Australia to halve arrivals and trial home quarantine

Australia will halve the number of international arrivals it accepts after Covid outbreaks put half the population in lockdown this week.

The country's strict border rules have only allowed Australians and people with exemptions to enter.

From 14 July, Australia will accept just over 3,000 people a week - a measure likely to last until next year.

The announcement sparked dismay among Australians who are overseas and separated from their families.

But Prime Minister Scott Morrison said the measure would reduce pressure on the country's quarantine system.

Virus leaks from hotel quarantine - which is mandatory for all arrivals - have been the source of numerous outbreaks across the country.

Australia is maintaining a Covid-elimination strategy until it can get the majority of its population vaccinated next year. Just 8% have been vaccinated so far.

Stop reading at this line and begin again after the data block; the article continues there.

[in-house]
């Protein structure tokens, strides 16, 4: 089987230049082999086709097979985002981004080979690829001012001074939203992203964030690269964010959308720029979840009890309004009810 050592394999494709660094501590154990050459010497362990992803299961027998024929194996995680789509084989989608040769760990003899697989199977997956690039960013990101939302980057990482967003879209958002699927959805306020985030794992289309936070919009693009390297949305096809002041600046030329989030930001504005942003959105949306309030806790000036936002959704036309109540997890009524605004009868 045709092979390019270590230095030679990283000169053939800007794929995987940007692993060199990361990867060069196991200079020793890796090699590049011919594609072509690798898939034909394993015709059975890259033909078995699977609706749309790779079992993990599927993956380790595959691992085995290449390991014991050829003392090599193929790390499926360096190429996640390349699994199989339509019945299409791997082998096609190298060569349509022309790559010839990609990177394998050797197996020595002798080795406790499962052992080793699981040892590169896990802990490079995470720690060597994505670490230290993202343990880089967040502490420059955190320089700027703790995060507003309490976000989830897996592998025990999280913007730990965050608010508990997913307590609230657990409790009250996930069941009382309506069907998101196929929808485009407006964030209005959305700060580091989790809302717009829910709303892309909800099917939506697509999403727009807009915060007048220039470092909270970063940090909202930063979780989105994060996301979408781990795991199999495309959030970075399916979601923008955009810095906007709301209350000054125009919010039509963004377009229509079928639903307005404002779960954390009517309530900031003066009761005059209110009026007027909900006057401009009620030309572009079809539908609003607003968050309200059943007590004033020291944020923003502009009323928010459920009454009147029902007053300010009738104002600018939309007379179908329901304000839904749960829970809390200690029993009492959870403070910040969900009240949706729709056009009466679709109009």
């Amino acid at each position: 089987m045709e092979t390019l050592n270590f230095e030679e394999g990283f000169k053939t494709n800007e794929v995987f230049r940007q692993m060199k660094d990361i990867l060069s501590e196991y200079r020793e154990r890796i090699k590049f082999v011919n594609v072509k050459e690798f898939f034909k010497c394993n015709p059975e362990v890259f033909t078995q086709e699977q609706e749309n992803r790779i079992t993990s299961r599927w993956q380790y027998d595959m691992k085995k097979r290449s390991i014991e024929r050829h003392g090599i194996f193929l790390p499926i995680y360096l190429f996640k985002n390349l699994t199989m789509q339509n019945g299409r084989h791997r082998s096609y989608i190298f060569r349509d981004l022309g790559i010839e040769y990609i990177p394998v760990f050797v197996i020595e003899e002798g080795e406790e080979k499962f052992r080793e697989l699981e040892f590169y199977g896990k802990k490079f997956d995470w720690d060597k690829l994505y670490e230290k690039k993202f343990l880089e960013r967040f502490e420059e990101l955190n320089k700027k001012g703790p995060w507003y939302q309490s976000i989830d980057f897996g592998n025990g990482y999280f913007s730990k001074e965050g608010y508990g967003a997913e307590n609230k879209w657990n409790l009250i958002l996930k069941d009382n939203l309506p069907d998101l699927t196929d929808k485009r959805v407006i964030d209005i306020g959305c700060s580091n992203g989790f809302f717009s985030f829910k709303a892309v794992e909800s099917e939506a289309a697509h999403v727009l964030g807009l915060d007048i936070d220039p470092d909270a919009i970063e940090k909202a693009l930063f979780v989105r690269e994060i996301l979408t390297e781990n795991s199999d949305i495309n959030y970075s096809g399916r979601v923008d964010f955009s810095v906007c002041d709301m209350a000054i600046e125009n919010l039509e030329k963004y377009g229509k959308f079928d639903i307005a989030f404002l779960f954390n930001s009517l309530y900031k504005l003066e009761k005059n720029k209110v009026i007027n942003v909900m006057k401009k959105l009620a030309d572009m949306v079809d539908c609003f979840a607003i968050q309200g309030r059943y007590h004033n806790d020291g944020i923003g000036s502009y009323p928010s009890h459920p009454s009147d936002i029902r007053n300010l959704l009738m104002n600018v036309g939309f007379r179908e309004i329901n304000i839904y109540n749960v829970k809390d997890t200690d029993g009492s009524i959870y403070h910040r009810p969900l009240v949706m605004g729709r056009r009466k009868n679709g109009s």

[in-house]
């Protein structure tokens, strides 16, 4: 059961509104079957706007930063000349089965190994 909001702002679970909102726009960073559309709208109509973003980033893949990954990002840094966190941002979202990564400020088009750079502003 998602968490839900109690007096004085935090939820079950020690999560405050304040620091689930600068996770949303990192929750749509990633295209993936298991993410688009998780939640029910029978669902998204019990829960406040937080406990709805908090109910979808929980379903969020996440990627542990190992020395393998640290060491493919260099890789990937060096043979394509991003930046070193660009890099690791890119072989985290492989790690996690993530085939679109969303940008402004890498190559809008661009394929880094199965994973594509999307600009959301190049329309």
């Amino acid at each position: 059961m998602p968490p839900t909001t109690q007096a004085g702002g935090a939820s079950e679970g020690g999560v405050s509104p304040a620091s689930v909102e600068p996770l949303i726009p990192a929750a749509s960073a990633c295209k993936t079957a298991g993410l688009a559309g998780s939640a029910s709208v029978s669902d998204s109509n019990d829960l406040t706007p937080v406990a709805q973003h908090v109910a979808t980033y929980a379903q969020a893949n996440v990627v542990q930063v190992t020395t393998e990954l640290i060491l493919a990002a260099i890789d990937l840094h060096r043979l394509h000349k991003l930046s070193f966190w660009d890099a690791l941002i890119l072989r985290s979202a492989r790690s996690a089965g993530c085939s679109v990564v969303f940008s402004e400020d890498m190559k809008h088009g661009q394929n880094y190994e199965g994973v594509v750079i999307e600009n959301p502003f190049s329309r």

Mr Morrison's government has faced criticism for its border policies over the past year, which have extended family separations and made it difficult for many Australians to return.

In April, the government also temporarily blocked its citizens in India from returning during the height of a deadly wave in the South Asian nation. About 37,000 Australians remain stranded overseas.

To mitigate some of the cuts, Mr Morrison said the number of repatriation flights for Australians wanting to fly home would be increased.

Australia will also begin trialling home quarantine arrangements for vaccinated travellers.

Mr Morrison said arrival limits would not be lifted again until most Australians get vaccinated - a goal that will not be achieved until next year due to the country's limited supply of jabs.